When Haman’s name is read out during the public chanting of the Megillah in the synagogue, which occurs 54 times, the congregation engages in noisemaking to blot out his name. The practice can be traced back to the Tosafists (the leading French and German rabbis of the 13th century). In accordance with a passage in the Midrash, where the verse “Thou shalt blot out the remembrance of Amalek” (Deuteronomy 25:19) is explained to mean “even from wood and stones.” A custom developed of writing the name of Haman, the offspring of Amalek, on two smooth stones, and knocking them together until the name was blotted out. Some wrote the name of Haman on the soles of their shoes, and at the mention of the name stamped with their feet as a sign of contempt. Another method was to use a noisy ratchet, called a ra’ashan (from the Hebrew ra-ash, meaning ”noise”) and in Yiddish a grager. Some of the rabbis protested against these uproarious excesses, considering them a disturbance of public worship, but the custom of using a ratchet in the synagogue on Purim is now universal, with the exception of Spanish and Portuguese Jews, who consider them a breach of decorum

Leave a Reply

Please note: comments may be published in the Algemeiner print edition.


Current day month ye@r *

More...

  • Jewish Identity Sports Cycling the Desert: New Israel Bike Trail Connects Mitzpe Ramon to Eilat

    Cycling the Desert: New Israel Bike Trail Connects Mitzpe Ramon to Eilat

    As the popularity of cycling continues to increase across the world, Israel is working to develop cycling trails that make the country’s spectacular desert accessible to cyclists. The southern segment of the Israel Bike Trail was inaugurated on Feb. 24 and offers for the first time a unique, uninterrupted 8-day cycling experience after six years of planning and development. The southern section of the Israel Bike Trail stretches over 300 kilometers in length and is divided into eight segments for mountain biking, [...]

    Read more →
  • Jewish Identity Theater Forthcoming Major Action Movies Inspired by Jewish Comic Artist Jack Kirby

    Forthcoming Major Action Movies Inspired by Jewish Comic Artist Jack Kirby

    JNS.org – With the recent Oscars in the rearview mirror, Hollywood’s attention now shifts to the rest of this year’s big-screen lineup. Two of the major action films coming up in 2015—Avengers: Age of Ultron, which hits theaters in May, and the third film in the Fantastic Four series, slated for an August release—have Jewish roots that the average moviegoer might be unaware of. As it turns out, it took a tough Jewish kid from New York City’s Lower East [...]

    Read more →
  • Book Reviews Jewish Identity When Torah Teaches Life and Life Teaches Torah (REVIEW)

    When Torah Teaches Life and Life Teaches Torah (REVIEW)

    JNS.org – Rabbi Gordon Tucker spent the first 20 years of his career teaching at the Conservative movement’s Jewish Theological Seminary (JTS) and the next 20 years as the rabbi of Temple Israel Center in White Plains, N.Y. I confess that when I heard about the order of those events, I thought that Tucker’s move from academia to the pulpit was strange. Firstly, I could not imagine anyone filling the place of my friend, Arnold Turetsky, who was such a talented [...]

    Read more →
  • Arts and Culture Blogs Oscars 2015: Reflecting on Love at First Sight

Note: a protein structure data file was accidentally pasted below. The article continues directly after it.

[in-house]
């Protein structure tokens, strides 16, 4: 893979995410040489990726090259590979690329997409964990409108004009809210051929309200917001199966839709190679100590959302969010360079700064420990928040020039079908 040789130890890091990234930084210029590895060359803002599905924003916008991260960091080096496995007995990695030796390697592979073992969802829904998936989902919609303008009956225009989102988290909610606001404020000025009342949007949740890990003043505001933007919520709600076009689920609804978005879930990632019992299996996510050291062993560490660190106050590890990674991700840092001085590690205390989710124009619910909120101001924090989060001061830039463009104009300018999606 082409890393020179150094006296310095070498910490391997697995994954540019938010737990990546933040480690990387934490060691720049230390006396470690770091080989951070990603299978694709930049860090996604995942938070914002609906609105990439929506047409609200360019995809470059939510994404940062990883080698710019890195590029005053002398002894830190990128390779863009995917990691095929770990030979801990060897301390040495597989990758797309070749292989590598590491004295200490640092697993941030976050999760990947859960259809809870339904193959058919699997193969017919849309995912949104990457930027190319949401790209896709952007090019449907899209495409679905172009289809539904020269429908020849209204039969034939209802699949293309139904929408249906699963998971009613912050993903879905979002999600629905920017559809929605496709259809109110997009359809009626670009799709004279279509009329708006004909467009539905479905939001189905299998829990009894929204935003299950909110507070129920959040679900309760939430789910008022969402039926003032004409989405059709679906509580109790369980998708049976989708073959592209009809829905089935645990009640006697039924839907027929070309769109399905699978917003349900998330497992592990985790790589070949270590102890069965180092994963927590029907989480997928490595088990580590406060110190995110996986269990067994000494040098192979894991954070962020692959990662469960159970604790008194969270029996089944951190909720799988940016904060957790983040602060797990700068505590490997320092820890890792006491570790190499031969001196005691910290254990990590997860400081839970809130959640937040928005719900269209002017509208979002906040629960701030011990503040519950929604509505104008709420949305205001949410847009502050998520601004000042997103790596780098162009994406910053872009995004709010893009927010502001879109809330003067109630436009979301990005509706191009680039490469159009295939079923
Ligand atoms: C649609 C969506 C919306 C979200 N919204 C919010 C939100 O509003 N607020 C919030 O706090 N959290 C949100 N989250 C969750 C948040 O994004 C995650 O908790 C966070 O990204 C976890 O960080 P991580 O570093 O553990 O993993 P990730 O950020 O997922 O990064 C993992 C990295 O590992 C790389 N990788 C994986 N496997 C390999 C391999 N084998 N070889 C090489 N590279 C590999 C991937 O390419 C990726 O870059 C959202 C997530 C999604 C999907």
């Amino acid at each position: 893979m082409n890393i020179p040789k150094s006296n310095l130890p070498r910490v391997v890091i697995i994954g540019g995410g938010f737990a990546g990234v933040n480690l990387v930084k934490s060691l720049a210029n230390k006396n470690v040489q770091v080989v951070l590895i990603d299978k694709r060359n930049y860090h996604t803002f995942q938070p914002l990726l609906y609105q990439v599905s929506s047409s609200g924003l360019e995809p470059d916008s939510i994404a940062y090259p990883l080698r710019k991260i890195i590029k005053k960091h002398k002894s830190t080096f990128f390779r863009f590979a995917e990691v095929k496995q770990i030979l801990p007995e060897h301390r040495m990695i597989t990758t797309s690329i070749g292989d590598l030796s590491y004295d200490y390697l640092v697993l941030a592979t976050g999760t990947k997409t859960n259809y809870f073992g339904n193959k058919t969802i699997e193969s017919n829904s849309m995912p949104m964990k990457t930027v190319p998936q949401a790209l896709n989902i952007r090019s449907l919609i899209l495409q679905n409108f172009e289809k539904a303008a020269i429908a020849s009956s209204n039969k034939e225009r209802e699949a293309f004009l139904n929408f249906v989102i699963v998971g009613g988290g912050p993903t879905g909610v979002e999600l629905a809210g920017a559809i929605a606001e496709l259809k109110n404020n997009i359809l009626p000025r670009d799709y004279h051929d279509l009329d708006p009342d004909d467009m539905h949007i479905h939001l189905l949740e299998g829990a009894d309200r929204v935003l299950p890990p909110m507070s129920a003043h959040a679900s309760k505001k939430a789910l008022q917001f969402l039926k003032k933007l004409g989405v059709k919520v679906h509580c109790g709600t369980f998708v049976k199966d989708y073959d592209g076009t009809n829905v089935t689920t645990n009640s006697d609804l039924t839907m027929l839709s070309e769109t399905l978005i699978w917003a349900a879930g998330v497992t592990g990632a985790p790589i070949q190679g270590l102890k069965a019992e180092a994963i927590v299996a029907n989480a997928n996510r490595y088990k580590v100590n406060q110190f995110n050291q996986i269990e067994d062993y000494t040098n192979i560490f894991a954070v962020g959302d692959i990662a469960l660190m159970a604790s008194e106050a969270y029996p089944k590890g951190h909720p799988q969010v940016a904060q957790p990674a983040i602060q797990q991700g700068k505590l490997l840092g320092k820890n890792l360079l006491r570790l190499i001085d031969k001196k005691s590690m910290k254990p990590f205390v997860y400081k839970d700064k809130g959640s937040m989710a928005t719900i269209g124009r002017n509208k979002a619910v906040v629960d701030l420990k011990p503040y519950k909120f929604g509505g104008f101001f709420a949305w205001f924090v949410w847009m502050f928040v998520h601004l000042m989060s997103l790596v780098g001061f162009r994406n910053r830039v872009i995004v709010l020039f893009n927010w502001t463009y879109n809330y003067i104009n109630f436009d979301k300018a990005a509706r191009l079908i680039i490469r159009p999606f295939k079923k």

Oscars 2015: Reflecting on Love at First Sight

    JNS.org – I’m in love, and have been for a long time. It’s a relationship filled with laughter, tears, intrigue, and surprise. It was love at first sight, back when I was a little girl—with an extra-terrestrial that longed to go home. From then on, that love has never wavered, and isn’t reserved for one, but for oh so many—Ferris Bueller, Annie Hall, Tootsie, Harry and Sally, Marty McFly, Atticus Finch, Danny Zuko, Yentl, that little dog Toto, Mrs. Doubtfire, [...]

    Read more →
  • Blogs Book Reviews Examining America’s First Foray into the Middle East (REVIEW)

    Examining America’s First Foray into the Middle East (REVIEW)

    At the turn of the 21st century through today, American involvement in Middle Eastern politics runs through the Central Intelligence Agency. In America’s Great Game: The CIA’s Secret Arabists and the Shaping of the Modern Middle East, historian Hugh Wilford shows this has always been the case. Wilford methodically traces the lives and work of the agency’s three most prominent officers in the Middle East: Kermit “Kim” Roosevelt was the grandson of president Theodore Roosevelt, and the first head of [...]

    Read more →
  • Relationships US & Canada Seniors at Los Angeles Jewish Home Give Witty Dating Advice Ahead of Valentine’s Day (VIDEO)

    Seniors at Los Angeles Jewish Home Give Witty Dating Advice Ahead of Valentine’s Day (VIDEO)

    Residents of the Los Angeles Jewish Home give dating advice to a young Jewish man in a comedic video posted Monday on YouTube just in time for Valentine’s Day. Jonathan, an associate at the Jewish home, quizzes the senior citizens on an array of topics including having sex on the first date, kissing a girl, who should pay for dinner and whether online dating is a good idea. When the 28-year-old asks a male resident named Lee about his experiences [...]

    Read more →
  • Arts and Culture Jewish History Kutsher’s Documentary an Amazing, and Tragic, Look at the Past (REVIEW)

    Kutsher’s Documentary an Amazing, and Tragic, Look at the Past (REVIEW)

    Anyone who spent time in the Jewish Catskills hotels – especially those like me, who returned for decades – must see the new documentary,”Welcome to Kutsher’s: The Last Catskills Resort.” Not only will the film transport you back to the glory days of your youth and thousands of memories, but it will also make you long for a world that is now lost forever. I returned to Kutsher’s one last time in the summer of 2009, but by then, the [...]

    Read more →
  • Education Jewish Identity Lifestyle Riding the Wave of Change in Part-Time Jewish Education

    Riding the Wave of Change in Part-Time Jewish Education

    JNS.org – Amid the numerous studies and analyses regarding Jewish American life, a simple fact remains: part-time Jewish education is the most popular vehicle for Jewish education in North America. Whenever and wherever parents choose Jewish education for their children, we have a communal responsibility to devote the necessary time and resources to deliver dynamic, effective learning experiences. The only way we can do this is by creating space for conversations and knowledge-sharing around innovative new education models. That also [...]

    Read more →



Sign up now to receive our regular news briefs.